Persian rugs have a variety of types within them, each of which has a different origin, color, and pattern they religiously follow. Some of which have been described below:
Named after the city of Qum, in Iran, they are one of the most significant patrons of weaving, Shah Abbas, was born here. He died in 1628 and buried in the same city. The rugs here have highly dense knots and are mostly made of silk. Such is the luxuriousness of these rugs that you may even find some whose pile wrap is made of pure silk. They offer a wide variety of patterns, gardens, medallions, flowers and so much more. Colors are usually limited to orange, reddish brown, pink or dark blue and turquoise.
Nain is a small town that produces high-quality wool. These are then used to manufacture excellent quality carpets with intricate patterns. Some have plants and animals whereas other models include flowers with entangled branches. Typically, the colors are of light ivory or white, with the branches colored in green or blue. The wool knots and silk threads impeccably highlight the patterns drawn.
These carpets belong to the former capital of Persia, Isfahan. Isfahan carpets are similar to those of Nain in patterns of flowers with tangled branches but with a medallion in between. Some even have hunting scenes and tress. Najafabad, which is a city close to Isfahan, produce similar carpets but the material used for the rugs is usually of cotton.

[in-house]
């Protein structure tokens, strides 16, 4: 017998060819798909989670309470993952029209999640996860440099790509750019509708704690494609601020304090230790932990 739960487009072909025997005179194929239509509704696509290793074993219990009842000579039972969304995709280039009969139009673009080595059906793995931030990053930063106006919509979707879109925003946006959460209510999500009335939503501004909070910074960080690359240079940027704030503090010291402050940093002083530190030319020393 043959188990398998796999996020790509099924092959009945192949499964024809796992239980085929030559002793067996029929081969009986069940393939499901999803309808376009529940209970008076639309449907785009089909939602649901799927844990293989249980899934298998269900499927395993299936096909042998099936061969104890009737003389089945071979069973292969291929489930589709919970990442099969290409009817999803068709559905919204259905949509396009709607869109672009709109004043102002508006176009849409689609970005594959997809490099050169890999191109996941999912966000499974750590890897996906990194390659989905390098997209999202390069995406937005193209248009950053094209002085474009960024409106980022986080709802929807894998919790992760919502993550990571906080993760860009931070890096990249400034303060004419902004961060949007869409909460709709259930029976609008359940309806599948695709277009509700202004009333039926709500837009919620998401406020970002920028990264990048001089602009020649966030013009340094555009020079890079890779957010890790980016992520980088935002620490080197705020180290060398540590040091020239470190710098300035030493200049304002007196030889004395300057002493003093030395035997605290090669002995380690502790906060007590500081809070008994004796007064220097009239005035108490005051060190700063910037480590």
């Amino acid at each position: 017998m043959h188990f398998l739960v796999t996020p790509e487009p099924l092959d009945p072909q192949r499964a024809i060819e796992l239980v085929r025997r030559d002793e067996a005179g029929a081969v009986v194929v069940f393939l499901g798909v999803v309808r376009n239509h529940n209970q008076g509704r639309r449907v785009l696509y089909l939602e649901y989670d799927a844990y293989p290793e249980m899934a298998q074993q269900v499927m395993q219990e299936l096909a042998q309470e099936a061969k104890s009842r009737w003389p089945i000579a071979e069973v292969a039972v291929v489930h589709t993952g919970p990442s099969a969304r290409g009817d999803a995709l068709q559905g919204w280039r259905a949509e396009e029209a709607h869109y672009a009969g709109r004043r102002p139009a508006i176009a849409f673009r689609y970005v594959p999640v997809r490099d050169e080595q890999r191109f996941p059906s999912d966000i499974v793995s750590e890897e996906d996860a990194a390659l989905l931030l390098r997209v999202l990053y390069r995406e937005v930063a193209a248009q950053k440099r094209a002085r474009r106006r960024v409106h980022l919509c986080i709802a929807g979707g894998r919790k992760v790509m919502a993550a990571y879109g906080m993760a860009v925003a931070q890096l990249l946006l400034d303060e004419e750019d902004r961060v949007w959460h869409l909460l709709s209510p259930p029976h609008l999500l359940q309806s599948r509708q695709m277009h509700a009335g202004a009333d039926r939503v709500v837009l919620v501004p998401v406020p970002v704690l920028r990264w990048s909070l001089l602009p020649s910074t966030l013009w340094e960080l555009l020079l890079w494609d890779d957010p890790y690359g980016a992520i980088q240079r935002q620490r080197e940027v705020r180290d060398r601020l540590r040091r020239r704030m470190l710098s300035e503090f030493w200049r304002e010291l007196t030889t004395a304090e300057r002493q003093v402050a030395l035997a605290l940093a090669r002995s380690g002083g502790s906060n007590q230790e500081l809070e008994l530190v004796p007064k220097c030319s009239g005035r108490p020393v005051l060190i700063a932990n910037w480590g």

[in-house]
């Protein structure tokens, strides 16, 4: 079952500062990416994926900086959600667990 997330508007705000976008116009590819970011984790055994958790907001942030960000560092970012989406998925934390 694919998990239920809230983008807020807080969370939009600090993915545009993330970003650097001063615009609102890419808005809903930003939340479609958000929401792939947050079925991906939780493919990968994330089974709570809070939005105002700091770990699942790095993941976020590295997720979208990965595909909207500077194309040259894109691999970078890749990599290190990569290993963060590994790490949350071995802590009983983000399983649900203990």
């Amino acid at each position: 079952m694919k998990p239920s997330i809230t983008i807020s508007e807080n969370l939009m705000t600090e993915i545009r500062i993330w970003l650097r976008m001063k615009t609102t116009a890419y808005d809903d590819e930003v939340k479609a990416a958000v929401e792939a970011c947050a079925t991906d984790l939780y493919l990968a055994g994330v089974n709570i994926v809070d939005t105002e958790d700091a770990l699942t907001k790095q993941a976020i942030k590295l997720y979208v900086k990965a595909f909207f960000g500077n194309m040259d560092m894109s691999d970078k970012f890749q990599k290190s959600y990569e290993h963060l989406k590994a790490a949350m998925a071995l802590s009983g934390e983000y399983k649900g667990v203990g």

Carpets from Tabriz, the second largest city in Iran, are of highest quality and can be found in a wide array of sizes. Patterns also come in multiple forms such as floral, hunting scenes, teardrop medallions and many more. The design that is most popular is termed as “Mahi.” The rug has a pile made up of either just wool or a mix of wool or silk whereas the warp is of cotton or silk. The antique carpets are quite rare and thus are exceptionally valuable such that they are only present in museums.
Kashan rugs have two types based on the difference of techniques. The first is the knot technique. One uses the Persian knot whereas the other uses Turkish knot technique to build the carpets. Secondly, Persian knots are applied on unbleached cotton warps while Turkish knots are employed on double silk wraps. Lastly, one with Persian knots use double cotton wefts and the other uses wefts of silk. The standard pattern has the Mehrab and medallions.
There is a tekke tribe that produces Turkoman carpets with wide borders and their patterns have medallions right in the center of the carpets. They follow geometric forms with colors that are limited to dark red, blue and white.
This tribal city in Iran is famous for its elegant weave with tightly ribbed structure. The piles are shorter in comparison to other carpets and only use the Turkish knot technique to make them, since, the Qashqai is originally a Turkish tribe.